In this episode, Marge stumbles upon a Chanel suit in an outlet mall and treats herself to it. Wearing it out on an errand, Marge meets a girl she vaguely knew in high school who is impressed with her fashion. She invites her and her family to her country club and Marge manages to make a good impression. She goes again but one of the club members teases her wearing the same suit again. Marge uses her sewing machine to repurpose the suit in a stylish way but while it looks impressive, the club member mocks her for wearing a "mangled Chanel suit". Marge's new friend offers to sponsor the Simpsons for membership in the country club and Marge tries to repurpose her suit again only to accidentally destroy it. Marge then decides to buy a new suit worth thousands and is angry at her family for their nature. Eventually, Marge realizes that she'd rather have the comfort of family rather than stressing about having to keep up appearances.

The Simpsons are often specifically placed as the lower middle class and while the show eventually more or less drops the family having to scrimp and save, the family is still constantly trying to find ways to better their financial standing. This episode is about the family not looking to increase their financial standing but Marge trying to increase their social standing. Its obvious if Marge didn't end up with Homer, she probably would have been a lot more successful, if not financially than at least in terms of accomplishing a goal. While she is proud, rightly, of her work as a wife and mother, she's also often aware of other paths that she never took. An artist, an actress, a cop. Obviously, she finds she can still be these things, though some of them she realizes that while she might meet the potential, she has a reason to return to her unglamorous life. But in this episode, she gets accepted by people she long assumed where her social betters and she wants to show she has what it takes to fight in.

The episode doesn't have too much politically to say about class, though the upper class people she meets are clearly a bunch of Karens who, like the Parks in Parasite, are nice but cluelessly entitled. The only overtly mean one is a Dorothy Parker clone who seems more interested in being scene as cutting rather than being mean with a greater purpose. Usually, stories like these are about Homer wanting to be someone through fame, accomplishment or money with Marge finding joy in where they are. But here, Marge is getting noticed by someone who was vaguely aware of her in high school and gets the chance to be seen as just as impressive. In trying to keep up a look, Marge finds herself contemptuous for a time of her own family's failings until she is reminded they aren't failings, they are what make them great.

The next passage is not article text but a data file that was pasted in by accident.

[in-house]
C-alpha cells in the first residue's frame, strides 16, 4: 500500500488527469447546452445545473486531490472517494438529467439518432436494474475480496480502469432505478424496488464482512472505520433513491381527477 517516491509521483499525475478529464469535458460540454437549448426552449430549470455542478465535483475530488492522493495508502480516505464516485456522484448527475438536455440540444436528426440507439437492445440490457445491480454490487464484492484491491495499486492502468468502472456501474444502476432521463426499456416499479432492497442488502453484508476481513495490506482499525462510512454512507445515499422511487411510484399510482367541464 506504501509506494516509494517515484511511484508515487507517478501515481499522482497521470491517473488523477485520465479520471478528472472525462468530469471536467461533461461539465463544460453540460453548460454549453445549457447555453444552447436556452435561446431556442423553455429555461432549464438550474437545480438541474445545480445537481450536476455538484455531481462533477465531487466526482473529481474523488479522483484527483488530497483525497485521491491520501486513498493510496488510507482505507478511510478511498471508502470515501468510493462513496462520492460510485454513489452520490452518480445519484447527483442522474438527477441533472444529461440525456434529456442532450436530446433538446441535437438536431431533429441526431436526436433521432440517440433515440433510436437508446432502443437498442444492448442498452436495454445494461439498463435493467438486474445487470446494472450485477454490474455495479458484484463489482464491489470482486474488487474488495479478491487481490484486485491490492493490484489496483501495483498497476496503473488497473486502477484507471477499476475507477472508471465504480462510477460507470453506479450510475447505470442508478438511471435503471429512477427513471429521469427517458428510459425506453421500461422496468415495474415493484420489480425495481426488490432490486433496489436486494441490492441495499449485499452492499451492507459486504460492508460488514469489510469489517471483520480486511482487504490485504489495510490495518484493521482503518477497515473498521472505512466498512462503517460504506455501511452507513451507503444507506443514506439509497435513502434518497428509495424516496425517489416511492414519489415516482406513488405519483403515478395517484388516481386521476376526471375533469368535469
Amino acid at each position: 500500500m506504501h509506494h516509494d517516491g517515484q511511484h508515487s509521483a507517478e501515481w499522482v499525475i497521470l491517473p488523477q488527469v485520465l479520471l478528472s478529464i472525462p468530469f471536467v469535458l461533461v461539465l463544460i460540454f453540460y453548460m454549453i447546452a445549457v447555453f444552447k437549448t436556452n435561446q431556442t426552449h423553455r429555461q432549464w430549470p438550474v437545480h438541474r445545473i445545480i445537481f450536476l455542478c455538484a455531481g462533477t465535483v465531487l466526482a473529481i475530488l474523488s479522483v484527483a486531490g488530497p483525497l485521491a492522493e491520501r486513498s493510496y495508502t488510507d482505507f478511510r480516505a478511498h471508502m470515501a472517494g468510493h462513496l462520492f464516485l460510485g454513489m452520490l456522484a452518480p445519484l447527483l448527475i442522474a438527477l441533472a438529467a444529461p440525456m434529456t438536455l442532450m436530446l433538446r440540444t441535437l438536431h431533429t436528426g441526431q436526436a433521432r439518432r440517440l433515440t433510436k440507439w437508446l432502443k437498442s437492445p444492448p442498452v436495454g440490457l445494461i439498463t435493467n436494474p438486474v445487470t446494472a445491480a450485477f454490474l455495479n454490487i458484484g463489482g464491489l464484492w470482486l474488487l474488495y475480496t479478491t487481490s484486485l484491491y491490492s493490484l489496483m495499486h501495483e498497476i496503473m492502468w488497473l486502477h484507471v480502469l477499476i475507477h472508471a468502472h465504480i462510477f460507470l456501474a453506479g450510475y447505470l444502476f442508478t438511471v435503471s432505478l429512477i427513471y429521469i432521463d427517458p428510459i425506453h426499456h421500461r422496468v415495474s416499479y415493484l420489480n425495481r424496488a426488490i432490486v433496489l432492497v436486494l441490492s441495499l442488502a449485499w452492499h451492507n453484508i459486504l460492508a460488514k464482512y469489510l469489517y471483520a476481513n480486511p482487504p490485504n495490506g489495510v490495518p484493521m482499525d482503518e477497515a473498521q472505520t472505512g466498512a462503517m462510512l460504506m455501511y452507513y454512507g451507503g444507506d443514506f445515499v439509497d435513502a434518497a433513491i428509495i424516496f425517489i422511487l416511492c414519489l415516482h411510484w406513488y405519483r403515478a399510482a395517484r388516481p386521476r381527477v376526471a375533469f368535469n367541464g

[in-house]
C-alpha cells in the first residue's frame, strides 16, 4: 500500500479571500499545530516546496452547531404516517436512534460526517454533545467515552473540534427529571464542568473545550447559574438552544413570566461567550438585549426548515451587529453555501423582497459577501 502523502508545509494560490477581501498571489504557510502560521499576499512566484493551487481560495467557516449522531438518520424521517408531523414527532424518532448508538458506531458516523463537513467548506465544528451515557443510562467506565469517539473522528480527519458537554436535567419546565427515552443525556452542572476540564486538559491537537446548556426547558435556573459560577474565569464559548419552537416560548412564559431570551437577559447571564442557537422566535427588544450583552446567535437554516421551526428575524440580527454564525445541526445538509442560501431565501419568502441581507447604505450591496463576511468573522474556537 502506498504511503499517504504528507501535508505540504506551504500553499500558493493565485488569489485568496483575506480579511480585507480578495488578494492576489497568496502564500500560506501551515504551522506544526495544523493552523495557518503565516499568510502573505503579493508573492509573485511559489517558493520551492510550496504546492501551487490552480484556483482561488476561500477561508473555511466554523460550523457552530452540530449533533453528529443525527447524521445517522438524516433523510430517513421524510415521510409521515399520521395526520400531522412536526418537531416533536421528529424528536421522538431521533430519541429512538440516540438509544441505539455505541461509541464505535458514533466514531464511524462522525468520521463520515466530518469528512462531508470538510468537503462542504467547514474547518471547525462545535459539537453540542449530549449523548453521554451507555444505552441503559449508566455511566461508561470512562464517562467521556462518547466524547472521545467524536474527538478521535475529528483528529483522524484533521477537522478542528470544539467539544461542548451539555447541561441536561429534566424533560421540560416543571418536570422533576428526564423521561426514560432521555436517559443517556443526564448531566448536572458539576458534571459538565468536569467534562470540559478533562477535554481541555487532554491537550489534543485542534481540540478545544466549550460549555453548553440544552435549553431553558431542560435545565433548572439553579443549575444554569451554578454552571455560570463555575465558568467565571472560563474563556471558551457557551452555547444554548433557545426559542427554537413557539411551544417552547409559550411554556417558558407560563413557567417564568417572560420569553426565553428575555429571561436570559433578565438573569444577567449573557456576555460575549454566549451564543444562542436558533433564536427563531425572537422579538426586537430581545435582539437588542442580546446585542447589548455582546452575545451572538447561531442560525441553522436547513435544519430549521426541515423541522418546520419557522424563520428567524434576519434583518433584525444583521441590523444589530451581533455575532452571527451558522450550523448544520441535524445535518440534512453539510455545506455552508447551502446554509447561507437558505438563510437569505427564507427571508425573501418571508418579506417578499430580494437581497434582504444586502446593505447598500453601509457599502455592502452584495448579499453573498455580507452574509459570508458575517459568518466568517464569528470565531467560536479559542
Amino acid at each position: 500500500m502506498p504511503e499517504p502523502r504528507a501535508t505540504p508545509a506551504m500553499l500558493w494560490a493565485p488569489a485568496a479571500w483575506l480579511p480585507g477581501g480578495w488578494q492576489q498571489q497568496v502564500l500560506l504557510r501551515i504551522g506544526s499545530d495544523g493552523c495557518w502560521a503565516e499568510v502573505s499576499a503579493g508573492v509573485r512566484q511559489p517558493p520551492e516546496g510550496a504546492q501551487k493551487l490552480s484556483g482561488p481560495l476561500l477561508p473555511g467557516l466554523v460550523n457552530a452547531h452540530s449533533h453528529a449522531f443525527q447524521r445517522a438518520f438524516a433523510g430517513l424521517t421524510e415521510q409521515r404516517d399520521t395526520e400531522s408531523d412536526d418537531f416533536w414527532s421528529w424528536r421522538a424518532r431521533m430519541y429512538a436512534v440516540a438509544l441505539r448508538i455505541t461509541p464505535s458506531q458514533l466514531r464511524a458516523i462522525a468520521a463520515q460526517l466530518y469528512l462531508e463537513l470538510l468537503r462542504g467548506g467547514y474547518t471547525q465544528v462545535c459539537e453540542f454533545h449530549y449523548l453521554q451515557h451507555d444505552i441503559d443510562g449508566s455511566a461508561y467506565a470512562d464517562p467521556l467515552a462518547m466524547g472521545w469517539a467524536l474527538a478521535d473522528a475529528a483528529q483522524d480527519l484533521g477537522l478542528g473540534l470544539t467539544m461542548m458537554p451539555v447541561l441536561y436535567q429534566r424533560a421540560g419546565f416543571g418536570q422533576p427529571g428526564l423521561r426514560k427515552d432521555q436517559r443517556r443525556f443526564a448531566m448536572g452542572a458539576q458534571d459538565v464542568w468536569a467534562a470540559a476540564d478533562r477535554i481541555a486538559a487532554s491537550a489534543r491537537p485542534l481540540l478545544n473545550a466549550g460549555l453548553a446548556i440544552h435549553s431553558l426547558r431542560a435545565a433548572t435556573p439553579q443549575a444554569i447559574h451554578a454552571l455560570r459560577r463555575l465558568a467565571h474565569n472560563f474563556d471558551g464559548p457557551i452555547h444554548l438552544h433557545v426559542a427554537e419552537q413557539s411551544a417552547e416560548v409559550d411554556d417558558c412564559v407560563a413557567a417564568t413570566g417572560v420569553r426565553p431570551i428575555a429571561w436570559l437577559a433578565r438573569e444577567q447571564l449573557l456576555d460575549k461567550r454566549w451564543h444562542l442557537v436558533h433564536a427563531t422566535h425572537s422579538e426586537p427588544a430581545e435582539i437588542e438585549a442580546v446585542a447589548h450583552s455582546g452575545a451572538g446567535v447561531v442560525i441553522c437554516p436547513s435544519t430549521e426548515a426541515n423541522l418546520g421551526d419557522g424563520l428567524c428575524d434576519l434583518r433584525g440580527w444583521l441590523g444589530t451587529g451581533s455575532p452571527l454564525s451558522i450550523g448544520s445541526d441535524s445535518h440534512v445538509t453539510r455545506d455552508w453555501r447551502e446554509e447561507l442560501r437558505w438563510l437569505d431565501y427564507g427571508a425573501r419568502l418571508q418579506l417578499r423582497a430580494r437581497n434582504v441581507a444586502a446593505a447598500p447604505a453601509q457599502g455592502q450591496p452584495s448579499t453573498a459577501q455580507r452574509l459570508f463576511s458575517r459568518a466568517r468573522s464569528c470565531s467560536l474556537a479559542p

As a comment on class... I'm not sure. Like, there are some things we can all think our fine: some times class can alter values. Being mean in the name of class sucks. I feel like though it is not the intended lesson, someone could see Marge's final decision as "Stay in your lane." But while I don't think I have a complete handle on what this one is trying to say in regards to the relationships between the classes, my takeaway is there are some games not worth playing, particularly if it makes you lose track of the things you love.

As for the b-plot of Homer playing golf... its pretty good.

Jokes I missed before:
Hey, now I know who Dorothy Parker is.

Other great jokes:

"I know a genuine Panaphonics when I see one. And look, there's Magnetbox and Sorny."

"It features: two pronged wall plug, pre-molded handgrip well, durable outer casing to prevent fall-apart."

"It wouldn't be right to buy something just for me. Now if it was a suit we could all wear, maybe..."

"Fill it up with petroleum distillate and revulcanize my tires post-haste."

"Lisa, you know I don't like you using the word 'hotbed'."

"Of course, there was a terrible mess, but Iris didn't mind cleaning it up."

"I didn't order a boloney sandwich, I ordered an abolone sandwich."

"Don't ask me, I'm just hair. You're head stopped 18 inches ago."

I like that Tom Kite went through that whole thing just to yell at Homer for stealing his clubs.

"Oh, don't worry Marge. Her idea of wit is nothing more than an incisive observation humourously phrased and delivered with impeccable timing."

"I wonder if this Homer Nixon is any relation."
"Unlikely, sir, they spell and pronounce their name differently."

"At times like this, I guess all you can do is laugh."
*stares into space forever*

"I hope she didn't take my attempt to destroy her too seriously."

"I pickled the figs myself."

Other notes:
I wanna watch Parasite again. Right now.

"Did you know that Lincoln and Kennedy had the same handicap?"
Is this a really dark joke about how they both had holes in their heads or am I reading too much into it?

Hey, a woman writer AND a woman director in this one. Is this a first or did I miss it when it first happened?
 
Top